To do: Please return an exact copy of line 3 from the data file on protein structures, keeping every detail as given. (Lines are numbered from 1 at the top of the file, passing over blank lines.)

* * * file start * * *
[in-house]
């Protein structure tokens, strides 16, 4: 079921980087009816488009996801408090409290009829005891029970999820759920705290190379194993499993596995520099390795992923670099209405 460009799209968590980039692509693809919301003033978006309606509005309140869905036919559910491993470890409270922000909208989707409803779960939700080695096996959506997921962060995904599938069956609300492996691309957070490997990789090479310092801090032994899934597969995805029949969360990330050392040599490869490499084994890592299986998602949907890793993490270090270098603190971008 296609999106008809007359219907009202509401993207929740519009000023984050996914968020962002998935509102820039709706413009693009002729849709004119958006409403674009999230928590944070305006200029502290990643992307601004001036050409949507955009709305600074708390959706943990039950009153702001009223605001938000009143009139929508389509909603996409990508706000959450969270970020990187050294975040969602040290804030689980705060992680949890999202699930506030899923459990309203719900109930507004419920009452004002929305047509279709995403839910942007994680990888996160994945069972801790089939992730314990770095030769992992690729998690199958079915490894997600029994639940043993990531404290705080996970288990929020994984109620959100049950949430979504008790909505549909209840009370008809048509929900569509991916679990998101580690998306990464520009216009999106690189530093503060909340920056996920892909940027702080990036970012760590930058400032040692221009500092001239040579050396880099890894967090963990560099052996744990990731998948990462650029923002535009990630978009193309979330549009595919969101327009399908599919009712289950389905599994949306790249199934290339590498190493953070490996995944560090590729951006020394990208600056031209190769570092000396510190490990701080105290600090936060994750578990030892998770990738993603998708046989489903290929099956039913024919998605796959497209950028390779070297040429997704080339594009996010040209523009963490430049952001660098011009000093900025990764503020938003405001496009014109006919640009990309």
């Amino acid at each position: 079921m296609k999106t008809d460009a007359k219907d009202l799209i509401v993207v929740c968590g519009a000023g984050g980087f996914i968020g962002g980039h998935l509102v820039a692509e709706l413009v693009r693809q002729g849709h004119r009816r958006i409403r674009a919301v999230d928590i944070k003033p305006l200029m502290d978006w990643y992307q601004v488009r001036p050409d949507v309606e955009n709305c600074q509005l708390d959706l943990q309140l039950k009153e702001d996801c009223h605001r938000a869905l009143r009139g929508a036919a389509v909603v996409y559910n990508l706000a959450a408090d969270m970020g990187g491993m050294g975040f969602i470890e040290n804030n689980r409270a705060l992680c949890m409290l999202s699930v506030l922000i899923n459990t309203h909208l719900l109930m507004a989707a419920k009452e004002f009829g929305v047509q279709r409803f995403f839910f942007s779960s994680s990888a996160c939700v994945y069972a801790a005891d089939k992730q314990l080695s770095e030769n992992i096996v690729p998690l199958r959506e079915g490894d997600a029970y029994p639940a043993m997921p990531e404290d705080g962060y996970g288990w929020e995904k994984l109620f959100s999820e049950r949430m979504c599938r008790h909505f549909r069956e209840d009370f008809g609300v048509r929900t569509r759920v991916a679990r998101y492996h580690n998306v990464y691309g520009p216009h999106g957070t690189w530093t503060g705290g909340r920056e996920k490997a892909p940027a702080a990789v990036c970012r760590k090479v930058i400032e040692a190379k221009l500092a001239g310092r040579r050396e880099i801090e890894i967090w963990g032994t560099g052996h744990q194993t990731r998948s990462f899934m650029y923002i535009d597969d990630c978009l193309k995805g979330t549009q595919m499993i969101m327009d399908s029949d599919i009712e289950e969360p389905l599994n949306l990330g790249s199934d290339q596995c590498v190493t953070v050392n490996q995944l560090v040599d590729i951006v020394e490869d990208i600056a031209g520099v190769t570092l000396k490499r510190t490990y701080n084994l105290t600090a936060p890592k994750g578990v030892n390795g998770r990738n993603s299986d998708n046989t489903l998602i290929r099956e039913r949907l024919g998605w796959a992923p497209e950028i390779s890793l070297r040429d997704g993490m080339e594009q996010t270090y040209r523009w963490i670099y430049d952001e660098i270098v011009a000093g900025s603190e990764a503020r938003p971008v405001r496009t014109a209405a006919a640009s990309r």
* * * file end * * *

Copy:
């Amino acid at each position: 079921m296609k999106t008809d460009a007359k219907d009202l799209i509401v993207v929740c968590g519009a000023g984050g980087f996914i968020g962002g980039h998935l509102v820039a692509e709706l413009v693009r693809q002729g849709h004119r009816r958006i409403r674009a919301v999230d928590i944070k003033p305006l200029m502290d978006w990643y992307q601004v488009r001036p050409d949507v309606e955009n709305c600074q509005l708390d959706l943990q309140l039950k009153e702001d996801c009223h605001r938000a869905l009143r009139g929508a036919a389509v909603v996409y559910n990508l706000a959450a408090d969270m970020g990187g491993m050294g975040f969602i470890e040290n804030n689980r409270a705060l992680c949890m409290l999202s699930v506030l922000i899923n459990t309203h909208l719900l109930m507004a989707a419920k009452e004002f009829g929305v047509q279709r409803f995403f839910f942007s779960s994680s990888a996160c939700v994945y069972a801790a005891d089939k992730q314990l080695s770095e030769n992992i096996v690729p998690l199958r959506e079915g490894d997600a029970y029994p639940a043993m997921p990531e404290d705080g962060y996970g288990w929020e995904k994984l109620f959100s999820e049950r949430m979504c599938r008790h909505f549909r069956e209840d009370f008809g609300v048509r929900t569509r759920v991916a679990r998101y492996h580690n998306v990464y691309g520009p216009h999106g957070t690189w530093t503060g705290g909340r920056e996920k490997a892909p940027a702080a990789v990036c970012r760590k090479v930058i400032e040692a190379k221009l500092a001239g310092r040579r050396e880099i801090e890894i967090w963990g032994t560099g052996h744990q194993t990731r998948s990462f899934m650029y923002i535009d597969d990630c978009l193309k995805g979330t549009q595919m499993i969101m327009d399908s029949d599919i009712e289950e969360p389905l599994n949306l990330g790249s199934d290339q596995c590498v190493t953070v050392n490996q995944l560090v040599d590729i951006v020394e490869d990208i600056a031209g520099v190769t570092l000396k490499r510190t490990y701080n084994l105290t600090a936060p890592k994750g578990v030892n390795g998770r990738n993603s299986d998708n046989t489903l998602i290929r099956e039913r949907l024919g998605w796959a992923p497209e950028i390779s890793l070297r040429d997704g993490m080339e594009q996010t270090y040209r523009w963490i670099y430049d952001e660098i270098v011009a000093g900025s603190e990764a503020r938003p971008v405001r496009t014109a209405a006919a640009s990309r």